A FOB-trained intensivist performed the vast majority of procedures over the study interval. A pulmonologist with advanced training was available for FOB as needed, but his services were not required; the dominant indications for FOB in the RICU were “basic” procedures, which required competence but not advanced training. The high efficacy and low complication rates substantiate the concept that a well-trained intensivist can perform most of the FOB needed in the process of ICU care.

Reports of overall utility of FOB in the ICU range from 38% to 71% [6, 13, 27, 31]. Overall utility in this paper was 75%, higher than that reported in previous series. This probably results from the addition of FOB for percutaneous tracheostomy and the definition of its utility. Some authors would argue that FOB is not mandatory for percutaneous tracheostomy [32, 33]. We would disagree. FOB guidance for percutaneous tracheostomy increases the safety margin of the procedure and allows tracheal examination and confirmation of correct tracheostomy placement [3436]. We considered FOB useful in these cases only if adequate visualization and airway control were achieved during the entire process. FOB following extubation or tracheostomy withdrawal in the ICU might also be useful in patients who had prolonged intubation or those at high risk of airway narrowing in search for sequels [3739].

Patients in ICU are considered at high risk from complications when undergoing FOB [8]. They are often unstable and have failure of one or more organs. This could raise concern for the safety of FOB [4, 40]. Bronchoscopy has demonstrated to be a safe procedure with a low rate of complications, even in training programs [41, 42]. In ICU scenarios, major complications are present in 0.15%, and minor complications could arise in 6.5% of cases [18]. The most common event is a drop in SpO2 mainly due to determinants that reduce tidal volumes [4, 30]. In this series, a drop in SpO2 >5% was observed in 65% of patients during FOB, with post-FOB SpO2 values not significantly different from pre-FOB values. In a study by Lindholm et al. [40], it was observed that gas exchange abnormalities slowly return to baseline after FOB and that PaO2 values could decrease by about 40% if suctioning is applied during FOB. Krell [43] described that critically ill patients could experience a PaO2 drop greater than the average 20 mm Hg observed in healthy subjects, with decreases of 30 to 60 mm Hg during FOB, and that hypoxemia may persist for several hours after the procedure. Desaturation defined as SpO2 <90% in a study by Turner et al. [6] was present in 20% of patients who underwent FOB in the ICU. In our series, although a decrease of >5% was present in 65%, a SpO2 <90% during FOB was observed in 31% of cases, with 14% of cases having pre-FOB values ≤90%. Dunagan et al. [44], and more recently Estella [27], described an incidence of desaturation during FOB of 13% and 6.7%, respectively.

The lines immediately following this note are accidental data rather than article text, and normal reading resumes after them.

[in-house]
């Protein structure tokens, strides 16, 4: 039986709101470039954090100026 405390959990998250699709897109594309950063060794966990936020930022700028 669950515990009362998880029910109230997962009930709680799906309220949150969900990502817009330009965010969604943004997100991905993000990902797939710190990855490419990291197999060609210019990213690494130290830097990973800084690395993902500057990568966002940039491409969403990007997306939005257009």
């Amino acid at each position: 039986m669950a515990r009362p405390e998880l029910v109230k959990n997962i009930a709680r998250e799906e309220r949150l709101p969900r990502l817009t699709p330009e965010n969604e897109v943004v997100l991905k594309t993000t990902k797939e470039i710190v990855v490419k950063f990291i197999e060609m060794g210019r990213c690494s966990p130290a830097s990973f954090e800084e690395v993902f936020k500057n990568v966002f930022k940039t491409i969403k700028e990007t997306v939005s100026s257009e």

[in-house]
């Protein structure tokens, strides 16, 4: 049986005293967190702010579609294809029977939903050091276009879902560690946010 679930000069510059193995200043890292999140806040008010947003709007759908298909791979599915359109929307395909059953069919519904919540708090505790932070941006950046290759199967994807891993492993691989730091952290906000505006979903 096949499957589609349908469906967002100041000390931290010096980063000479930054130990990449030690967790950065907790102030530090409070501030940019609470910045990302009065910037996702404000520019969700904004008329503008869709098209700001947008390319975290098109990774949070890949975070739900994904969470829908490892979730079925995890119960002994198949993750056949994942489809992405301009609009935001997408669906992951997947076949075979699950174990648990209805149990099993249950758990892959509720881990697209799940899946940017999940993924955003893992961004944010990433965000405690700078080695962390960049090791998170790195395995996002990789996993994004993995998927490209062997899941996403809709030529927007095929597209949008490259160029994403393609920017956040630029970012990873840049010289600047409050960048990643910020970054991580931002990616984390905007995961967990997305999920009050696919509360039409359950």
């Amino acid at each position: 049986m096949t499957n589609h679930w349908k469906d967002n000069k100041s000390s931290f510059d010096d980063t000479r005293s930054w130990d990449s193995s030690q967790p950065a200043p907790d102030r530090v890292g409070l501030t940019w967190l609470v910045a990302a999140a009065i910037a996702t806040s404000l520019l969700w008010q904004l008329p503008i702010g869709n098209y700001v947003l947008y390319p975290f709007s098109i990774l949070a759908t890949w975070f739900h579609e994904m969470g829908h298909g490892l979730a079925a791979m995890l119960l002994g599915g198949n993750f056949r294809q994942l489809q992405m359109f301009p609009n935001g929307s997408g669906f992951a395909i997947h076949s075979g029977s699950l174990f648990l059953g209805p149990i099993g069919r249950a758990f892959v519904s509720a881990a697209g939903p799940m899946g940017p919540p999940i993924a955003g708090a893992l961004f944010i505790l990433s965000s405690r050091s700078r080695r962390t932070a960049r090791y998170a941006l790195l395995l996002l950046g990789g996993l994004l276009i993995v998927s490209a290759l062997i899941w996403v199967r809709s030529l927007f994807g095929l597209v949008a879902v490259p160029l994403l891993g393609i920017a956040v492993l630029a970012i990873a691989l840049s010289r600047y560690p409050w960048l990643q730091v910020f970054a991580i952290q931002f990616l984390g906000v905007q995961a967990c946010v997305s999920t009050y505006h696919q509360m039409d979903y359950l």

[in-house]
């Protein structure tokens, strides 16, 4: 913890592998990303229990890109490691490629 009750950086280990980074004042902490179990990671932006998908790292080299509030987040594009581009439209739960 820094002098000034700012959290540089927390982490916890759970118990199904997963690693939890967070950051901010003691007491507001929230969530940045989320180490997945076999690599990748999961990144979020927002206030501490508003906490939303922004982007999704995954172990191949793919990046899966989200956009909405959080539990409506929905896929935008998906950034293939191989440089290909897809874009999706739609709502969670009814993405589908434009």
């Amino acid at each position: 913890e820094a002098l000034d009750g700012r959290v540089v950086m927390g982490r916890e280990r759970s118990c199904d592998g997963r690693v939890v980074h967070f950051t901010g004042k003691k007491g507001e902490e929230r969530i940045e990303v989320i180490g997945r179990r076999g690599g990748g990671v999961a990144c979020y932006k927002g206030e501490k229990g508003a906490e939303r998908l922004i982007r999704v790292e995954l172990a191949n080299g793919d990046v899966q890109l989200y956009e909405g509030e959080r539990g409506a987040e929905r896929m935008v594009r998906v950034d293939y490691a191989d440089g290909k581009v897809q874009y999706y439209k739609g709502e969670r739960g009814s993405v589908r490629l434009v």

There were no major complications related to FOB, and the incidence of minor complications did not differ from those of other studies [6, 44]. As we found in this paper, other series describe FOB in the ICU as feasible and safe, even in the presence of mechanical ventilation [5, 6, 28, 44] or when performed by intensivists [27].

A number of limitations in this study deserve to be mentioned. This is a descriptive study on the results of only one center. Indication for FOB was made by a consensus of the ICU team and not following a protocol, with the exception of VAP suspicion. Definitions of utility made by the authors were arbitrary, and, although the sample size is not negligible, small populations result when cases are viewed separately according to indications.

In conclusion, percutaneous tracheostomy is a relatively new indication for FOB in the ICU while other indications have changed little since the introduction of FOB into clinical practice. Our results demonstrate that FOB in the ICU remains a valuable and effective tool with a relatively minor complication profile. Our study has also demonstrated that an intensivist trained in FOB can effectively perform the majority of FOB needed in the process of the care of ICU patients.

Conflict of Interests

The authors deny any conflict of interests related to the preparation of this paper.


The authors thank all members of ARUAL Medicina de Reanimación S.C., and Dr. Guillermo Cueto, and Dr. Abel Pérez for they collaboration.


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Copyright © 2013 Pablo Álvarez-Maldonado et al. This is an open access article distributed under the Creative Commons Attribution License, which permits unrestricted use, distribution, and reproduction in any medium, provided the original work is properly cited.